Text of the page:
What's scary is his back. The past two seasons, Dez has had issues with his back tightening up on him during games and as the season wears on. Anyone with back issues knows that this doesn't typically get better. Already, Romo has questions about his back, and he's just a QB. The style Dez plays may not hold up with a bad back, and he could be a salary-cap nightmare if he's rendered useless with a big price tag crippling future decisions.
The best way to handle Dez may be the franchise tag. That'll be a hefty price next year, but worth it, without having to commit money beyond 2015. In fact, league rules say they could turn around and do the same thing to Dez the following year.
Might that make Dez mad? Yep, but perhaps that can provide the impetus to get him, and his agent, on board with a more incentive-laden contract with a hometown discount attached. Make sure he's comfortable and well-paid, with clauses that allow him to make more with good health and production. Logical, sensible numbers.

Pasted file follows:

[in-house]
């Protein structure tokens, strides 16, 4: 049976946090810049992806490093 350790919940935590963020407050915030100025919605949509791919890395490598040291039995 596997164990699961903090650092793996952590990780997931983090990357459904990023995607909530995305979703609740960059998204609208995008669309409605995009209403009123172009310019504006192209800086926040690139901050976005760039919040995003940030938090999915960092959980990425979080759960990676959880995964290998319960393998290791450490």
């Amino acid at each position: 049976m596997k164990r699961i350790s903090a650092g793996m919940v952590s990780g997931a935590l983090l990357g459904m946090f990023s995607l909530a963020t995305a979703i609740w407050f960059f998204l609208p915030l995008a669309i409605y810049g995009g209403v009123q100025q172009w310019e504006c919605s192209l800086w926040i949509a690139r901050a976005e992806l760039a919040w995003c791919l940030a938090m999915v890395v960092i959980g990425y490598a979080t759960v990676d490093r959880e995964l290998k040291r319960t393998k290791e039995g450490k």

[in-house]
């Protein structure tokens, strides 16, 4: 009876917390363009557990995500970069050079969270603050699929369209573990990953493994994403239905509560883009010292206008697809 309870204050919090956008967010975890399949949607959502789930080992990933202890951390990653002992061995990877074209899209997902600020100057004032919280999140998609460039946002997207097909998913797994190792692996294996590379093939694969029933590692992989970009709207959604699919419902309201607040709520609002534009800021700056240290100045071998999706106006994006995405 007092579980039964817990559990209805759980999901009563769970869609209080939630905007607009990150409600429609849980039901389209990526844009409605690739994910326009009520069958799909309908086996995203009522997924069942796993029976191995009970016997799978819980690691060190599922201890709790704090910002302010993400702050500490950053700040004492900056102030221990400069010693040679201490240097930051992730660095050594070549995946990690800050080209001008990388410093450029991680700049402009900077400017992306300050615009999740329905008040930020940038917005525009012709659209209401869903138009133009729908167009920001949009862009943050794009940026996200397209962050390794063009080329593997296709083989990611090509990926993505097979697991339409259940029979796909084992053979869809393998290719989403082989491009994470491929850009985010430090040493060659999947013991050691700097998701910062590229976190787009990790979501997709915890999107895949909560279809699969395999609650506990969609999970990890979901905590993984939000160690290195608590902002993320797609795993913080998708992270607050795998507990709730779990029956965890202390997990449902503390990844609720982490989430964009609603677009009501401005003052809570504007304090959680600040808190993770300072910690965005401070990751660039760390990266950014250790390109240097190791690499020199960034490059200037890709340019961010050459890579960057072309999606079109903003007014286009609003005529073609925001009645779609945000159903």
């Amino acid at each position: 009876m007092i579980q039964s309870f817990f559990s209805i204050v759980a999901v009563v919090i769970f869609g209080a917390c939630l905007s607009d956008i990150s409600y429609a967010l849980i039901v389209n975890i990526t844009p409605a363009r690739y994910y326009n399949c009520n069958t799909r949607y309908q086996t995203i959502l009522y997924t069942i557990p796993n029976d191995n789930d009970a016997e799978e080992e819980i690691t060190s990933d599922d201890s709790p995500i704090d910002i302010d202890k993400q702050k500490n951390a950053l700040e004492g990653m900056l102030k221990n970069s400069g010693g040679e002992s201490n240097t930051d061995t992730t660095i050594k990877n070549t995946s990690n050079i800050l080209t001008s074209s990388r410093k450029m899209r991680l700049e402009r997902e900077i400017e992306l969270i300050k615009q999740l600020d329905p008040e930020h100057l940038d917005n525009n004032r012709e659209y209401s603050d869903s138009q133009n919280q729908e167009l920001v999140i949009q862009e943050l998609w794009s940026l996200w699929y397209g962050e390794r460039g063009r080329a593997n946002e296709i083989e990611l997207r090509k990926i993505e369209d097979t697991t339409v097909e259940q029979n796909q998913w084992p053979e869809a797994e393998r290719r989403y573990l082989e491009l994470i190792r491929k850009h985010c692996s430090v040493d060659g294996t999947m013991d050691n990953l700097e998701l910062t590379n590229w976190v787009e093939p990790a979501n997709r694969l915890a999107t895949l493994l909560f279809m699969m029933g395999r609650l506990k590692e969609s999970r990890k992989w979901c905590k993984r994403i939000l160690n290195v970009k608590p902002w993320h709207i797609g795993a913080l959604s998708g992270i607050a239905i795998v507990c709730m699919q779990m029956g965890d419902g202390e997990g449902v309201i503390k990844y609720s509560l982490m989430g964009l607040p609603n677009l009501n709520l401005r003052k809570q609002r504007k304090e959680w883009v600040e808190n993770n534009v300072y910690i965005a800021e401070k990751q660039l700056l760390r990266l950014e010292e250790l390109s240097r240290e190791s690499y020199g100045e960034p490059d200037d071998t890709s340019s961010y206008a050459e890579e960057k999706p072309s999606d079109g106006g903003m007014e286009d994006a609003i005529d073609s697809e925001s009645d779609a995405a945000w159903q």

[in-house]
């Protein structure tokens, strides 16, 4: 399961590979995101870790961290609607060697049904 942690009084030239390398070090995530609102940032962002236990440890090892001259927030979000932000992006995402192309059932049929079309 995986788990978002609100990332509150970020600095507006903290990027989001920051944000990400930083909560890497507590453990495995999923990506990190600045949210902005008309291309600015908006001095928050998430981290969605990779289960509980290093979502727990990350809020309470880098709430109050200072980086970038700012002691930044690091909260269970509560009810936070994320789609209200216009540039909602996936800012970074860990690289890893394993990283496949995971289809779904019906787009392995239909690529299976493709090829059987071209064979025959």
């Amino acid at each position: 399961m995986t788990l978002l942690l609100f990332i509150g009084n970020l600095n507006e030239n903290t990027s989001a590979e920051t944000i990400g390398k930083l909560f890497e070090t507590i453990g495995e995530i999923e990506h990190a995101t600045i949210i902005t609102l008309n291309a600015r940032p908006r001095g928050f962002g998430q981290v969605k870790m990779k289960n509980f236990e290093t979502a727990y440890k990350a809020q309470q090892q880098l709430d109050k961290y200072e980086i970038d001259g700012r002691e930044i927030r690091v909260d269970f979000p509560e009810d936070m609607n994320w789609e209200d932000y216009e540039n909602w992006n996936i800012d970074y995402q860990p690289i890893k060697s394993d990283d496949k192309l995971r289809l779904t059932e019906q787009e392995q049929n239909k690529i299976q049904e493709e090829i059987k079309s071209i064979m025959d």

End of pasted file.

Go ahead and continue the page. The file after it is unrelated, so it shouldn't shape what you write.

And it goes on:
In fact, if he does sign such a contract, that same franchise tag could be eligible for Murray if they so desire.
Jason Garrett and Will McClay have done a good job cleaning up the roster of aged, pricey veterans that are too often not reliable week to week. The signing bonuses amassed have made it hard on Jerry to cut them loose, though he is thankfully capitulating to do just that.
It's not Jerry-like to let guys like Gurode, Ware, Miles, Newman, Barber, etc, walk away with stiff cap penalties in their wake. He's stubbornly learning - thanks to McClay and Garrett, and probably Stephen - that these players aren't his kids and friends. You gotta learn to let them go.
Far better cap positioning is still a couple of years away. That key free agent here and there will be attainable if they keep from doing anything dumb in the meantime. And that will partly be determined by how they handle Smith, Murray, and Dez.
Cowboys en Español: Evaluando la Administración
Entre los aficionados de los Dallas Cowboys, pocas cosas son criticadas tan frecuentemente como la administración de la franquicia que no ha ganado ningún Super Bowl en más de dos décadas. Se ha convertido en un equipo que, a pesar de ser el más valioso en el mundo deportivo, no ha sido nada relevante en el emparrillado. Lo que alguna vez fue una dinastía se ha convertido en una unidad que rompe frecuentemente los corazones de los fans.
Jerry Jones y Stephen Jones, siendo los operadores del ámbito deportivo del negocio familiar, son criticados semana tras semana y en gran parte por justa razón. Pero en gran parte, por cosas no muy válidas.
Cambios de Coach